Ask the Butler: Tipping the Concierge
If you look up “anxiety” in the dictionary, you might find this definition: “The feeling that you have to do something for the concierge at Christmas.”
If that’s not the definition of anxiety, maybe it should be.
Mature men and women are like insecure adolescents when it’s time to show a little love to the concierge:
If I don’t give him something, will he stop liking me? Will he pretend he doesn’t see me?
Should it be cash? How much?
If I don’t give him something, will he wait two weeks to tell me about the package from Amazon?
“You’re tipping for a service, not comparing salaries,” chides MacPherson. “But never give more than you can afford. If you’re a pensioner and can’t afford it, don’t.”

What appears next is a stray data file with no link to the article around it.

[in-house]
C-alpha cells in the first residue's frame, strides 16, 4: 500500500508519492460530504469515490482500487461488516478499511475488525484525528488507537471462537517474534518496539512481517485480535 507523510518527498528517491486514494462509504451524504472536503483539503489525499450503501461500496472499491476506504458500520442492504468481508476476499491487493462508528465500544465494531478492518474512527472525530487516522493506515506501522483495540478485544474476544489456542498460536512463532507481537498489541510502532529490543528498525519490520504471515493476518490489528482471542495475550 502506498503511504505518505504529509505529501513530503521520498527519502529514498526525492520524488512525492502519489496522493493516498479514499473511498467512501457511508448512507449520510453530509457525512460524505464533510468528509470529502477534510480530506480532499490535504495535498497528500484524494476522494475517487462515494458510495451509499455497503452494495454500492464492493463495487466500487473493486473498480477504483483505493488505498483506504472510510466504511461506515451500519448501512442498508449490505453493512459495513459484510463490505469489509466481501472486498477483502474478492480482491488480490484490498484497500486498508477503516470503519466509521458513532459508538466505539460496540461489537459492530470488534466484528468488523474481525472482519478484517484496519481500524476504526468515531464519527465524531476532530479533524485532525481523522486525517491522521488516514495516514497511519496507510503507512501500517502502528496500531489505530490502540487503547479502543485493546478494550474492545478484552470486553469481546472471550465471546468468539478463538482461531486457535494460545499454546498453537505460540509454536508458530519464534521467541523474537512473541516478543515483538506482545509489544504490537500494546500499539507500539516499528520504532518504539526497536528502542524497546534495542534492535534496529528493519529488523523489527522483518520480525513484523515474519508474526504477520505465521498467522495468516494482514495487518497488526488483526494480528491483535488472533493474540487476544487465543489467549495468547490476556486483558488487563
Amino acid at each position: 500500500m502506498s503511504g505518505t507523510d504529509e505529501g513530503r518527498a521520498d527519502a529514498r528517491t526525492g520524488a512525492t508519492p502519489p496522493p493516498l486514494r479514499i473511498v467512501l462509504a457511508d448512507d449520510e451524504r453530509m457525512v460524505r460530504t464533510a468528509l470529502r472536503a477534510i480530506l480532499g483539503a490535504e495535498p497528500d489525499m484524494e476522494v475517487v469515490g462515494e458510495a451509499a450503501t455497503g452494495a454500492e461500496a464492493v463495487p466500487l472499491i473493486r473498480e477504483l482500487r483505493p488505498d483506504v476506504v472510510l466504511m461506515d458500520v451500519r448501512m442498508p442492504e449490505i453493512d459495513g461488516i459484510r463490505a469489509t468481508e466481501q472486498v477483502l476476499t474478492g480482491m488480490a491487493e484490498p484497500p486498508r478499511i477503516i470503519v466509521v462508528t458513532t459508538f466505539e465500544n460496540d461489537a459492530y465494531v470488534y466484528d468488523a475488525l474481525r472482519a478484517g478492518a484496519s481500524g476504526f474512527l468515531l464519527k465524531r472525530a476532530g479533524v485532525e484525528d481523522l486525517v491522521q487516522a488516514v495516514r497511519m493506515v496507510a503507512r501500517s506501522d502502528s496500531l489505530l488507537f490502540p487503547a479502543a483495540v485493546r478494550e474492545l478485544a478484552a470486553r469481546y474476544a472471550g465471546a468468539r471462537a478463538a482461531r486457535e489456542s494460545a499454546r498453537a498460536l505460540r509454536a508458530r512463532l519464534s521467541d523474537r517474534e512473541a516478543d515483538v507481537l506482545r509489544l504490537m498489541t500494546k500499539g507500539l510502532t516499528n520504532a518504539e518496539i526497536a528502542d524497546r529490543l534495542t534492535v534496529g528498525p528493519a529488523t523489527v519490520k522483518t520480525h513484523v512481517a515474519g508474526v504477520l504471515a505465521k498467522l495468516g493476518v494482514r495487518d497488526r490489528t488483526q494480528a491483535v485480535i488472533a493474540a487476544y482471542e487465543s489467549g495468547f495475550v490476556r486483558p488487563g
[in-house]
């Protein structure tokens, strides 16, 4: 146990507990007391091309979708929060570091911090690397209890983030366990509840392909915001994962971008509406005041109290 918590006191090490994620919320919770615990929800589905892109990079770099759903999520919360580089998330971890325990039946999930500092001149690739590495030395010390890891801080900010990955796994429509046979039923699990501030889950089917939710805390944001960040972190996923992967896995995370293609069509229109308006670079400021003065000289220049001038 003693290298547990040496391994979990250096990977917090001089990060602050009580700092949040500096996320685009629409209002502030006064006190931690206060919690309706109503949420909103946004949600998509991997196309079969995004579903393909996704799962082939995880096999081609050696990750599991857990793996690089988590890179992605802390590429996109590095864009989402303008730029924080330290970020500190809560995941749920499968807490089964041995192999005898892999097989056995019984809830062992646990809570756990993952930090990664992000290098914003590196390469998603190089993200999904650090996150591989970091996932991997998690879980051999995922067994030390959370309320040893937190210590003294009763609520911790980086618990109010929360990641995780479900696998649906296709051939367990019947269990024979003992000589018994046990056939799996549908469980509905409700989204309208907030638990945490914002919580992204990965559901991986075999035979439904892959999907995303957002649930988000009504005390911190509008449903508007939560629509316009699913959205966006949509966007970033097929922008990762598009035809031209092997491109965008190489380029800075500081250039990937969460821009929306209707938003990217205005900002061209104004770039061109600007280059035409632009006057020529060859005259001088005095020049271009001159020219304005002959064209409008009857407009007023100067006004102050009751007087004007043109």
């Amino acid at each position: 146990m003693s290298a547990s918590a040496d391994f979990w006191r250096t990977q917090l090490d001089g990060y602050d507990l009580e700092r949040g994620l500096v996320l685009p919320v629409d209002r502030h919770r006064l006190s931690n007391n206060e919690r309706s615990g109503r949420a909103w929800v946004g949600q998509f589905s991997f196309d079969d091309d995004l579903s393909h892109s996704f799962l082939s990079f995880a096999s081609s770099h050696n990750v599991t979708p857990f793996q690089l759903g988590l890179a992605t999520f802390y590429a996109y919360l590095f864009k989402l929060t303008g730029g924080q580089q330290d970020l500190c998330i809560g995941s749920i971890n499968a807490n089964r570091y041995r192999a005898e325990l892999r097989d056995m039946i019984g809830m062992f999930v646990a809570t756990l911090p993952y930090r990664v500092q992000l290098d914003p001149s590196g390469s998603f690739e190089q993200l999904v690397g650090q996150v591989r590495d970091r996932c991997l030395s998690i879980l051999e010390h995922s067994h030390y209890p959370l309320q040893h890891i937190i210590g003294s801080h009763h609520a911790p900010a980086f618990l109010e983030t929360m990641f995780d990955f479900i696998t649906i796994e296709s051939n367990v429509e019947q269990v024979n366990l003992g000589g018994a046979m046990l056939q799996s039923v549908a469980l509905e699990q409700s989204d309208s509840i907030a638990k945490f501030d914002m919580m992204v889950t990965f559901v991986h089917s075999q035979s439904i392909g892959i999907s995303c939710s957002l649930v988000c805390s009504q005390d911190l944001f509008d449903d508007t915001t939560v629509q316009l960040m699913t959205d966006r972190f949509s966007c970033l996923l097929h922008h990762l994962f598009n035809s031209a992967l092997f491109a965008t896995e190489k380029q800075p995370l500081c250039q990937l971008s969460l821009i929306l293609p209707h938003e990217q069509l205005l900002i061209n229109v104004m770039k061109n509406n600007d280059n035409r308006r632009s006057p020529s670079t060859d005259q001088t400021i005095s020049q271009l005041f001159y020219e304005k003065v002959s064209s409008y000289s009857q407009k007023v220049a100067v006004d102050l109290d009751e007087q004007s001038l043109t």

MacPherson’s condo association collects money from all the residents. People give what they want. The collected amount is topped up by the condo management company and shared by the staff.
This solves the problem of “one resident getting not respected and another being over serviced,” he says.
And residents can still slip an envelope with extra cash or a gift card to someone who’s gone out of their way to be helpful.
If it’s cash – MacPherson insists cash is king – $40 to $50 is where to start.
A bottle of wine or Scotch is probably not a good idea, warns MacPherson, unless you know for sure that the recipient enjoys a tipple.
“So many cultures don’t drink,” he says, “or maybe he’s a reformed alcoholic. And what if everybody gives him a bottle of Scotch? Who wants a drunk doorman?”
Also, a nice idea is buying or baking cupcakes for the front desk and for the staff to share – along with their coffee gift cards.
For Christmas gifts for other service people, MacPherson suggests:
One day’s wage for the cleaning person who comes in once a week.